Weekly lunches? Who has time anymore for a weekly lunch with the leader of the free world? Al Gore, lately intent on distancing himself as much as possible from the president, appears to be the number-one believer in the existence of what pollsters call "Clinton fatigue."

But there is surprisingly little consensus on whether this backlash -- the possibility that voters will spurn Gore as a hapless reminder of his forerunner -- actually exists. Polls can be cited either to prove the existence of Clinton fatigue or to define it into nonexistence. The press leans in the direction of believing that Gore's difficulties are his own fault. According to this argument, which is helped along by the whisperings of Clinton's allies, the vice president's increasing efforts to uncouple himself from Clinton are becoming slightly dotty, a manifestation more of psychodrama (didn't we always know he had a father hangup?) than of strategic insight.

Most of the conversation about Clinton fatigue, though, misses the nature of the menace. Clinton's behavior in 1998 did massive harm to Gore's ambitions, but in a way that polls can barely touch and that the vice president may be helpless to address. Clinton did nothing more or less than change the context in which Gore is running. Until Monica Lewinsky became a household word, Gore seemed a cinch to step into office as the last premillennial politician, one groomed under the old, irony-free dispensation of the dark suit and the formal speech. This earnest school of politics relied on a common agreement that politics was a field unto itself, the last one-layered zone of American life, in which squareness was a virtue.

Even before Clinton, this era of our public life was waning; the old style was seen as obsolete, even archaic, by increasing numbers of Americans, who proved it by staying away in droves from political participation. (In the words of Kurt Andersen's satiric novel, "Turn of the Century," "national politics is a dying brand category, like organ meats and typewriters.") But Al Gore, the finest flower of the old system, seemed destined to squeak by.

Then along came a president who lied and lied again and, overnight, transformed anyone who relied on the old verities from a patriot to a chump. When he stood in the Roosevelt Room and shook his finger in denial of what was plainly true, Clinton used up the last morsel of the willed innocence that nourished the old rituals. From now on, those who run for president will have to address themselves to a thicker skepticism, countering it with more sophisticated appeals to trust.

Bradley handles this turning point in our politics with something approaching an absence of any style at all, shambling and mumbling beneath the radar of voters' doubt: the transparency gambit. Bush handles it with a brilliant grasp of his generation's stylistic irony and unwillingness ever to be completely serious. He gives a good formal speech, but in all the little exchanges that take place outside of such set pieces, he is busy giving off signals -- especially to the traveling press -- that he is in on the joke, mugging and winking and making Austin Powers allusions. John McCain offers an appealing mixture of truth-telling and a mythic personal tale (a five-year hitch in a North Vietnamese prison being a special token of trustworthiness).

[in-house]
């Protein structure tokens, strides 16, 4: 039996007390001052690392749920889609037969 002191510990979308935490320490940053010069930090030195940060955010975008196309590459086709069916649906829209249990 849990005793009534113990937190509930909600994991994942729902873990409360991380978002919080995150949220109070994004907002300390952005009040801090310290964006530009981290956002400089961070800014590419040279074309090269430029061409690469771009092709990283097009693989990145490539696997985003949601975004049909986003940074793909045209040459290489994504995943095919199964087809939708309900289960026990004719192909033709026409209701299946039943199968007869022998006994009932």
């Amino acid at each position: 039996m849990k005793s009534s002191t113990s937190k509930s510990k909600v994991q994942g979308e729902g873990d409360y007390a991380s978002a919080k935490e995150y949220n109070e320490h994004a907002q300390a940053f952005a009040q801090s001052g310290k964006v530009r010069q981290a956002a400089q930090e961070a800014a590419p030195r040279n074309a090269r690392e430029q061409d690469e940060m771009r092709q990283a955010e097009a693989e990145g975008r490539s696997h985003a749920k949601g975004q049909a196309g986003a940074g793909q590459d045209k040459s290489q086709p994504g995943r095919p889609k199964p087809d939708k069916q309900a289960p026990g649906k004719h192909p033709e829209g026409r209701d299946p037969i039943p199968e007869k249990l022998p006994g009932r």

Whereas Al Gore -- even the new improved Al Gore, with the earth tones and the cowboy boots -- is forever a man who seems to be doing a stand-up impression of Cordell Hull. Seen in the post-Clinton context, many of Gore's real virtues (his serene family life, his constancy of purpose) seem irrelevant, at best. Some of them even begin to look like vices: A country that just finished the complicated moral contortion of forgiving its rogue president is going to find it hard to cozy up to a candidate who sometimes seems righteous to a fault.

The effects of "Clinton fatigue" are of course unfair, but they may be irreversible. So it must be especially crazy-making, to one in Gore's position, that the Clinton Effect is being dismissed by the political cognoscenti. A recent New Yorker article by Jane Mayer and Joe Klein, for example, which contained great reporting on how thoroughly Gore is spooked by his Clinton problem, went on to find him foolish as a result. Yet it explained, as nothing else has, why Gore was paying $15,000 a month to Naomi Wolf, who turns out to be his inner circle's leading theorist of Clinton-as-albatross: She was the only person around him who was articulating what his instincts told him.

In ways that far transcend the usual vice presidential image problems, Bill Clinton's behavior unmanned Al Gore. Hillary may have been the wronged woman in Clinton's life, but Gore was the political spouse who got placed in an impossible spot. And it's one of the stranger truths of our blame-shifting species that while Americans may be willing to forgive a sinner like Bill Clinton, no one has much pity for a cuckold.

Marjorie Williams, a former Washington Post staff writer, is a contributing editor at Vanity Fair.